Ultimately it led to the development of the Atomic Bomb. The United States became the first and only country to drop an atomic bomb and this could not of occurred without the Manhattan Project.

Histographic View

There are many different schools of thought as it pertains to the Manhattan project and ultimately the dropping of the…… [Read More]

Bernstein, Barton J. Reconsidering the Atomic General: Leslie Groves. The Journal of Military History, Vol.67, No. 3 (Jul.,2003), pp. 883-920

Gosling, F.G.. The Manhattan Project. United States Department of Energy. History Division.
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Hiroshima Bombing Essay

Words: 1342 Length: 5 Pages Document Type: Essay Paper #: 9876017

Hiroshima Bombing

The Manhattan Project

When I was asked to work on the Manhattan project during the late 1930's, I was delighted to be included in work of such magnitude. Not only would I work with the most prominent scientists in the world; I would also make a substantial contribution to the United States Government and its effort to keep the country safe.

Recently however I have begun experiencing considerable ambivalence regarding the work we were doing. Nuclear technology is extremely volatile and dangerous. The Government is also under pressure to end the war quickly, and plans are being made to use the atomic bomb for this purpose. Although the atomic bomb would effectively accomplish this, I am having serious misgivings about using it on human targets. My colleagues have voiced similar misgivings. For this reason I was asked to draw up a petition voicing our concerns about using the bomb in populated areas. In order to make a clear decision regarding the contents of this petition, and indeed whether or not such a petition is necessary, I have examined all the factors involved in this issue.

International Law

The most important consideration is international law. Several preventative laws have been implemented in order to prevent unnecessary brutality in events of war. I believe that these should enjoy careful scrutiny before proceeding with the plans for the atomic bomb.

Article XXII of the Hague convention with respect to the laws and customs of war on land for example states that the right to injure the enemy is not unlimited. Surely if a bomb as potent as the one we are developing is used against a nation, unlimited rights to harm the enemy are assumed. It has been shown that the effects of nuclear energy can be more devastating than is required by an act merely to end a war. Many civilians, including women and children, may be harmed if such measures are taken. It was found that plutonium is accompanied by two by-product effects.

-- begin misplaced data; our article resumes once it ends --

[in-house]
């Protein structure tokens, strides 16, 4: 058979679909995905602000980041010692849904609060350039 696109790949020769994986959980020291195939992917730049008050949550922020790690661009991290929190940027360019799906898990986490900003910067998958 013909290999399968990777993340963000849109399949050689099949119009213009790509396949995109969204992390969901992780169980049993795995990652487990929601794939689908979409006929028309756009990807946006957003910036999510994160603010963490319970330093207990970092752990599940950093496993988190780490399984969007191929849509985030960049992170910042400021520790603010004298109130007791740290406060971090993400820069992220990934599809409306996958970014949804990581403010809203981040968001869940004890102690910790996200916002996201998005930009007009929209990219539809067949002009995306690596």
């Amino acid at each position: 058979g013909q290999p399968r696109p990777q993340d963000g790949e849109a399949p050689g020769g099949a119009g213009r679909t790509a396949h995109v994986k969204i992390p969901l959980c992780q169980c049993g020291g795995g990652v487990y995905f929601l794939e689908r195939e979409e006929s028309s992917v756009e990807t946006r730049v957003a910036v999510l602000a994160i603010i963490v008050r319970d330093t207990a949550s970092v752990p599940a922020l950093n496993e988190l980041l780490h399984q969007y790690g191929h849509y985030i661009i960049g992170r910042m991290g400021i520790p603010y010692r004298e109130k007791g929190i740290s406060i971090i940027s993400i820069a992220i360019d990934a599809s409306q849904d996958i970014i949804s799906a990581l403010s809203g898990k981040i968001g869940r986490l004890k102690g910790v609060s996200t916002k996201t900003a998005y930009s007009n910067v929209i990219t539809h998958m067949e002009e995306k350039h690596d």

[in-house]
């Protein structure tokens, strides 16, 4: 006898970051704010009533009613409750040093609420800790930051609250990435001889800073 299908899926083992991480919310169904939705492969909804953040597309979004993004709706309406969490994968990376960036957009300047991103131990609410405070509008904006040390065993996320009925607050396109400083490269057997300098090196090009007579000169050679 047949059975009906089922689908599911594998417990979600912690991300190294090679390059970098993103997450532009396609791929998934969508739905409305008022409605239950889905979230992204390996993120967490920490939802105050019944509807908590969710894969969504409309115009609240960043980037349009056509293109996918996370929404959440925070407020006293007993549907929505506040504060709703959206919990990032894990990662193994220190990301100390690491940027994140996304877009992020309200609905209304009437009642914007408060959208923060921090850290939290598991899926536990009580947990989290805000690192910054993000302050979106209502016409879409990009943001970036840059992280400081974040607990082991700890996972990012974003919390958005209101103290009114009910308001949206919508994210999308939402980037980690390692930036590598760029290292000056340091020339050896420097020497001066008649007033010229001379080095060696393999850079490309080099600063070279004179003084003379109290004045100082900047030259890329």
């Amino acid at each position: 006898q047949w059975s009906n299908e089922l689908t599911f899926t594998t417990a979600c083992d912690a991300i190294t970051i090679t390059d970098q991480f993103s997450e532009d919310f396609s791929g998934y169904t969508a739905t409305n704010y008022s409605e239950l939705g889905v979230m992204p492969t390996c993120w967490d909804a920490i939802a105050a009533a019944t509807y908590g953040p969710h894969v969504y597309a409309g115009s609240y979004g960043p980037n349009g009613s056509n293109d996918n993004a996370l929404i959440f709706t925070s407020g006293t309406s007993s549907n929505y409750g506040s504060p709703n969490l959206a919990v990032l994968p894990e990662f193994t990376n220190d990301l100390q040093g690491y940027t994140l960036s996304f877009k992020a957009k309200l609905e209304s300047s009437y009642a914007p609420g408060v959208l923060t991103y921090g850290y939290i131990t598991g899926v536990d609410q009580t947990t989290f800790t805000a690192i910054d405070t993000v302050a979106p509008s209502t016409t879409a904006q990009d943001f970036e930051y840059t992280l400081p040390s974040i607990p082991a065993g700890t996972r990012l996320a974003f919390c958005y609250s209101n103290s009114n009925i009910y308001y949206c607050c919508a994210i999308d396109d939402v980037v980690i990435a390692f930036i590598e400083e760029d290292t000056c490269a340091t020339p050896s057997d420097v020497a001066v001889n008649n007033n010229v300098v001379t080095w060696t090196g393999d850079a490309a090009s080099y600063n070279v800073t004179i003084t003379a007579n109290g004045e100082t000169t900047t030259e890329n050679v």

The first is that an enormous amount of energy is produced by the chain reaction involved. In fact, a report by Dr. Smyth, one of the first working on such projects, suggests that a relative of the uranium pile may be sufficient to drive the machines of the entire world. Furthermore the Doctor found that the amount of…… [Read More]

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War Rational Choice Realism Essay

Words: 1507 Length: 4 Pages Document Type: Essay Paper #: 66607944

War is a necessary and inevitable. The question of whether it is justified is dependent on the conditions of each war individually, but the necessity and inevitability of armed conflict among human societies has been demonstrated consistently throughout history. Davidson and Lytle (1992) provide a strong argument in favor of this position with their description of the conditions surrounding the detonation of the atomic bombs over Hiroshima and Nagasaki to bring an end to the Second World War.

Davidson and Lytle argue that the reason for these bombings was not as much to end the war with the Japanese but rather to send a message to the Soviet Union. At the time, the U.S.S.R. was also pursuing nuclear weapons technology. In the wake of the end of the war in Europe, that continent had been effectively been divided between the United States and its allies in the West and Stalin's USSR in the east. To make their case, the authors parrot third-party speculation that the U.S. "had no compelling military reason to drop atomic bombs on Japan" (7). While the use of third party analysis does not explicitly invalidate the conclusion, it also lends it no particular support. The idea that the bomb was dropped for the benefit of the Soviets is, in the end, one man's speculation. One can choose to accept or reject that speculation.

For the sake of argument, it is assumed here that the speculation is accepted as reality, that the atomic bombs were dropped on Japan. The conclusion was reached through application of rational choice theory, which of course was not necessarily the decision-making method for President Truman. Davidson and Lytle (1992) make a logical leap when they argue that "if Truman hoped to intimidate the Russians into cooperating, he seriously erred." Before dissecting this argument, it will first be pointed out that if the authors are going to be so pedantic as to argue whether Truman literally dropped the bombs himself, they might want to get it right -- the Soviet Union was comprised of hundreds of nationalities, Russians only one. Stalin himself was Georgian. "Russian" is…… [Read More]

Crossman, Ashley (2014). Rational choice theory. Retrieved May 25, 2014 from

Davidson, James & Mark Lytle. The decision to drop the bomb. After the fact: The Art of Historical Detection. McGraw-Hill.